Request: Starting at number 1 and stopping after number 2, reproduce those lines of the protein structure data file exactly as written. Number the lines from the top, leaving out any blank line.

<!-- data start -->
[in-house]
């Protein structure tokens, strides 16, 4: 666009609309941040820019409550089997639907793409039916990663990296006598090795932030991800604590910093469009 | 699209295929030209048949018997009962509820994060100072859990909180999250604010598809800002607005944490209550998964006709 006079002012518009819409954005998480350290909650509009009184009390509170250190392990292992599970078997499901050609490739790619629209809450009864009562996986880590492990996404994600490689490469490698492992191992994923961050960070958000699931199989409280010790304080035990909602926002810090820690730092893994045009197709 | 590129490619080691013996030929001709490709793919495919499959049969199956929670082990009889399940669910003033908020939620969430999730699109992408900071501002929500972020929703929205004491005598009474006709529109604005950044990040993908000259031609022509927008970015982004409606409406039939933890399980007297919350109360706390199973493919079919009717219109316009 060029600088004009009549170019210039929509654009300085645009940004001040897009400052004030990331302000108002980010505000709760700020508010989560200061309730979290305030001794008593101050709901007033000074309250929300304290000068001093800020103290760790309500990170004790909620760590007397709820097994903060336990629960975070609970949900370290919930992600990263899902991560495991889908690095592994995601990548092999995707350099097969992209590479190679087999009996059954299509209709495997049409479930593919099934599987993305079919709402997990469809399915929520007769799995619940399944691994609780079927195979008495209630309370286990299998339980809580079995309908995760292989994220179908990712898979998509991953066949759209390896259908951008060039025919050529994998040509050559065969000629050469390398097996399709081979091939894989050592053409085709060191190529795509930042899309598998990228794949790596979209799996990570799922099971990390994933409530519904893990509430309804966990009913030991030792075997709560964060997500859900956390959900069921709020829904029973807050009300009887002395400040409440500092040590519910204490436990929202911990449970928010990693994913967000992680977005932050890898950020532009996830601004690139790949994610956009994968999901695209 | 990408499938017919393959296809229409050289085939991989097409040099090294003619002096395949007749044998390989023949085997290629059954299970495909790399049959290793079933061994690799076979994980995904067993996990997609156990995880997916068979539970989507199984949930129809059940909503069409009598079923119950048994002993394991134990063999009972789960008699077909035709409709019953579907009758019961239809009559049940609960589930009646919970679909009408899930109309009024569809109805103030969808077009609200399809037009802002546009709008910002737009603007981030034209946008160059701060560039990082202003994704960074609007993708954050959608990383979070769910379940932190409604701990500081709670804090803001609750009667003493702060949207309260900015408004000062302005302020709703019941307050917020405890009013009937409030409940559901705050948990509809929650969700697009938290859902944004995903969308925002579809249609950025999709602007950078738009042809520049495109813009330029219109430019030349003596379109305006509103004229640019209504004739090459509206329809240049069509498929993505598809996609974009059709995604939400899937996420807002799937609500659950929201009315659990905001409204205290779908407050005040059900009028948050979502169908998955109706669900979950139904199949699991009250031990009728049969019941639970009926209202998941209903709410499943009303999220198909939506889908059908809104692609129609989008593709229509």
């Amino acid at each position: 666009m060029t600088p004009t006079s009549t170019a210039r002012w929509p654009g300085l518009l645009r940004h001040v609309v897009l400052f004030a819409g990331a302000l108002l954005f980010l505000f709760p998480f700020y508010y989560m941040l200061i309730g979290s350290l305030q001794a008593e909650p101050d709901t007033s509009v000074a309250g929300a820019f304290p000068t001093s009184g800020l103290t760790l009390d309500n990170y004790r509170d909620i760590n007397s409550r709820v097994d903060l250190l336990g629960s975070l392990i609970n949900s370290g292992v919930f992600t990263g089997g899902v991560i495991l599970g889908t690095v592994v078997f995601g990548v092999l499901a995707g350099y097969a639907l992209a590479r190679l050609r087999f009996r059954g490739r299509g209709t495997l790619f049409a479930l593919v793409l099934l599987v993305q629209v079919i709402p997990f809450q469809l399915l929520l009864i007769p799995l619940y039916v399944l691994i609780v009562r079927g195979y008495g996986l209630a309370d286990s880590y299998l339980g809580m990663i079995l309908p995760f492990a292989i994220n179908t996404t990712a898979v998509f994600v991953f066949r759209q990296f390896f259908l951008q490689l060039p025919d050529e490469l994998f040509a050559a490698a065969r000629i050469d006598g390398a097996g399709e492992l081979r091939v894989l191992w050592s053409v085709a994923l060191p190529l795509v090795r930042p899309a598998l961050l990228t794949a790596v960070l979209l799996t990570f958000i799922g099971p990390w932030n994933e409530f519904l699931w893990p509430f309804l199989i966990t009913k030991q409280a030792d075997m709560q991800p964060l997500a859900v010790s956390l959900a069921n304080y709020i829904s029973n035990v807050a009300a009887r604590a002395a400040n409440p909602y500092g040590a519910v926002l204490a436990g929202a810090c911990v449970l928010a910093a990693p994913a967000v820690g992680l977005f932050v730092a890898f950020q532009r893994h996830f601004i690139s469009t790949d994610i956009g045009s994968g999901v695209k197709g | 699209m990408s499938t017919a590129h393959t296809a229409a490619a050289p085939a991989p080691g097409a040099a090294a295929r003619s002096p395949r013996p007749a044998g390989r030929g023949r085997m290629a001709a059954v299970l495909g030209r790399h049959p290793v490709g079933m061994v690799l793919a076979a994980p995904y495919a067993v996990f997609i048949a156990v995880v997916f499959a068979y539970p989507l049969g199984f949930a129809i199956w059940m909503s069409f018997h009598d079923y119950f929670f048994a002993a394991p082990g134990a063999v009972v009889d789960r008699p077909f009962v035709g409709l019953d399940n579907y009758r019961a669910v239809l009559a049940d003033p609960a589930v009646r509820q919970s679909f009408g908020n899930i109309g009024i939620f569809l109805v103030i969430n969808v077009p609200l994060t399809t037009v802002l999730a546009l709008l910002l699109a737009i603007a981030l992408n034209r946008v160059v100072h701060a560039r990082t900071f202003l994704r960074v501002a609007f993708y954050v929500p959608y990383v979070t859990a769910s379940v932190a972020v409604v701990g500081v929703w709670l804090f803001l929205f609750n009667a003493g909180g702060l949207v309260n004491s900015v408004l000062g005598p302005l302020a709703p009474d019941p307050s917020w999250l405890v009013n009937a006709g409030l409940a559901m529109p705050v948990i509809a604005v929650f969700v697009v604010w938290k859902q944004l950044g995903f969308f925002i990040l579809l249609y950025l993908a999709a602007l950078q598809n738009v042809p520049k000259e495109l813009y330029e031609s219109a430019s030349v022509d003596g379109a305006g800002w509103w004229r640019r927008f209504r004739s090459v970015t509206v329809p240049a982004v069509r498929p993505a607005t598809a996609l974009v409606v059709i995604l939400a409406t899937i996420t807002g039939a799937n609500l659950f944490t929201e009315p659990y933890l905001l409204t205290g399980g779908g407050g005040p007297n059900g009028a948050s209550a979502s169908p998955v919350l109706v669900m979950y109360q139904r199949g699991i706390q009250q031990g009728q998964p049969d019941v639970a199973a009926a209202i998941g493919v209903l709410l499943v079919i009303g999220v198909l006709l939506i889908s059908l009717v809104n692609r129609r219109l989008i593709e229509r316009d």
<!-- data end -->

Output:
[in-house]
């Protein structure tokens, strides 16, 4: 666009609309941040820019409550089997639907793409039916990663990296006598090795932030991800604590910093469009 | 699209295929030209048949018997009962509820994060100072859990909180999250604010598809800002607005944490209550998964006709 006079002012518009819409954005998480350290909650509009009184009390509170250190392990292992599970078997499901050609490739790619629209809450009864009562996986880590492990996404994600490689490469490698492992191992994923961050960070958000699931199989409280010790304080035990909602926002810090820690730092893994045009197709 | 590129490619080691013996030929001709490709793919495919499959049969199956929670082990009889399940669910003033908020939620969430999730699109992408900071501002929500972020929703929205004491005598009474006709529109604005950044990040993908000259031609022509927008970015982004409606409406039939933890399980007297919350109360706390199973493919079919009717219109316009 060029600088004009009549170019210039929509654009300085645009940004001040897009400052004030990331302000108002980010505000709760700020508010989560200061309730979290305030001794008593101050709901007033000074309250929300304290000068001093800020103290760790309500990170004790909620760590007397709820097994903060336990629960975070609970949900370290919930992600990263899902991560495991889908690095592994995601990548092999995707350099097969992209590479190679087999009996059954299509209709495997049409479930593919099934599987993305079919709402997990469809399915929520007769799995619940399944691994609780079927195979008495209630309370286990299998339980809580079995309908995760292989994220179908990712898979998509991953066949759209390896259908951008060039025919050529994998040509050559065969000629050469390398097996399709081979091939894989050592053409085709060191190529795509930042899309598998990228794949790596979209799996990570799922099971990390994933409530519904893990509430309804966990009913030991030792075997709560964060997500859900956390959900069921709020829904029973807050009300009887002395400040409440500092040590519910204490436990929202911990449970928010990693994913967000992680977005932050890898950020532009996830601004690139790949994610956009994968999901695209 | 990408499938017919393959296809229409050289085939991989097409040099090294003619002096395949007749044998390989023949085997290629059954299970495909790399049959290793079933061994690799076979994980995904067993996990997609156990995880997916068979539970989507199984949930129809059940909503069409009598079923119950048994002993394991134990063999009972789960008699077909035709409709019953579907009758019961239809009559049940609960589930009646919970679909009408899930109309009024569809109805103030969808077009609200399809037009802002546009709008910002737009603007981030034209946008160059701060560039990082202003994704960074609007993708954050959608990383979070769910379940932190409604701990500081709670804090803001609750009667003493702060949207309260900015408004000062302005302020709703019941307050917020405890009013009937409030409940559901705050948990509809929650969700697009938290859902944004995903969308925002579809249609950025999709602007950078738009042809520049495109813009330029219109430019030349003596379109305006509103004229640019209504004739090459509206329809240049069509498929993505598809996609974009059709995604939400899937996420807002799937609500659950929201009315659990905001409204205290779908407050005040059900009028948050979502169908998955109706669900979950139904199949699991009250031990009728049969019941639970009926209202998941209903709410499943009303999220198909939506889908059908809104692609129609989008593709229509």